The Two Judy Blumes: On Tweeting With Authors

There are two Judy Blumes.

There’s the Judy Blume whose books take up a foot and a half of space on a shelf in my parent’s house. Books that gave me answers to questions I wasn’t entirely sure how to ask as a late elementary schooler and middle grade reader. This Judy Blume exists as a name on book covers. That name, always in the same sturdy and straightforward font, seemed like a cipher. That name was crucial to decoding encrypted Adolescent Secrets. That name would enable the Child Code-breaker in question to Grow Up and Become Kind of an Okay Human Being.

Then there’s the Judy Blume on Twitter, who is lovely and delightful, and friends with everyone from Margaret Atwood to Mindy Kaling. Just like the Judy Blume on the Front Covers of Books, Twitter Judy Blume has her name, her handle, and her short Twitter bio (“Are you there Twitter? It’s me, Judy.”). But Twitter Judy is also human. Book Judy Blume always seemed more like a Pagan Goddess of Young Adult Literature. It’s hard for me to imagine Book Judy Blume as mortal.

Intellectually, I know I am talking about one Judy Blume, with one set of fingerprints and one social security number. Emotionally, though, I can’t get Book Cover Judy Blume and Twitter Handle Judy Blume to stick together in my mind. The two entities are magnetized, one north, the other south. The more I try to push them together, the more they repel one another.

I think we get a little bit stuck at various points in our timeline. I am twenty-five years old and kids who were seniors in high school when I was a freshman, those eighteen-year-old versions of those kids, still seem older than I am right now. I think they always will. My brother just graduated college last year and my sister will be graduating high school this coming year. But my brother will always be fourteen to me, my sister always eight. Intellectually, I am able to keep track of time. Emotionally, it gets more complicated.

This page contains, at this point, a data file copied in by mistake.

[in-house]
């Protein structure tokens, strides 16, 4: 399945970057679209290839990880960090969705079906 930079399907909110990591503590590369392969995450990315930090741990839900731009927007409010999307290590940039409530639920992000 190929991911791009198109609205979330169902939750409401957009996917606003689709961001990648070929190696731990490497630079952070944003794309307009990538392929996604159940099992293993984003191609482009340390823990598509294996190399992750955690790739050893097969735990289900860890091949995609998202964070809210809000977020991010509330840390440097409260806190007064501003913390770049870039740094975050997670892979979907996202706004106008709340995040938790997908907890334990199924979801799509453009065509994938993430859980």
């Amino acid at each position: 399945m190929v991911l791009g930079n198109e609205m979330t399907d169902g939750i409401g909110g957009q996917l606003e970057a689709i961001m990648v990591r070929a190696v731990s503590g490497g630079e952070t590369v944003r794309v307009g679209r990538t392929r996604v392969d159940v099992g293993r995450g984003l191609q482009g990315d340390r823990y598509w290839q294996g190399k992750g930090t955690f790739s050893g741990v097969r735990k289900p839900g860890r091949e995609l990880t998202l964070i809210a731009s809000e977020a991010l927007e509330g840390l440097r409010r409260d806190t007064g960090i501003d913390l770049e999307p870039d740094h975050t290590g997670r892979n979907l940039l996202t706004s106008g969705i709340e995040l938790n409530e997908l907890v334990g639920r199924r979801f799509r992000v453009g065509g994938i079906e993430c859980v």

I grew up in a time where my favorite authors were names on covers. Now I live in a world where I can, and more-than-occasionally do, talk to authors on Twitter after reading their books. When I can’t, I Google print interviews, I listen to them talk on NPR, I watch what comes up on YouTube. The information is there now. I can see these people are people. No one is ever going to be just a name ever again.

I keep thinking of the scene in the film version of “The Wizard of Oz,” when Toto pulls back the curtain to reveal that the Great and Powerful Oz is no giant, green floating head, but a man in a booth pulling levers, pressing buttons, speaking into a microphone. “Pay no attention to the man behind the curtain,” he says. We live in a time where we will always be paying attention to the man behind the curtain. Like all progress, it’s good, it’s bad, and it’s what it is.

I will miss authors being floating heads, but I’m making peace with the curtain being gone. The world moves fast. My heart is just a little slower than my brain when it comes to catching up.

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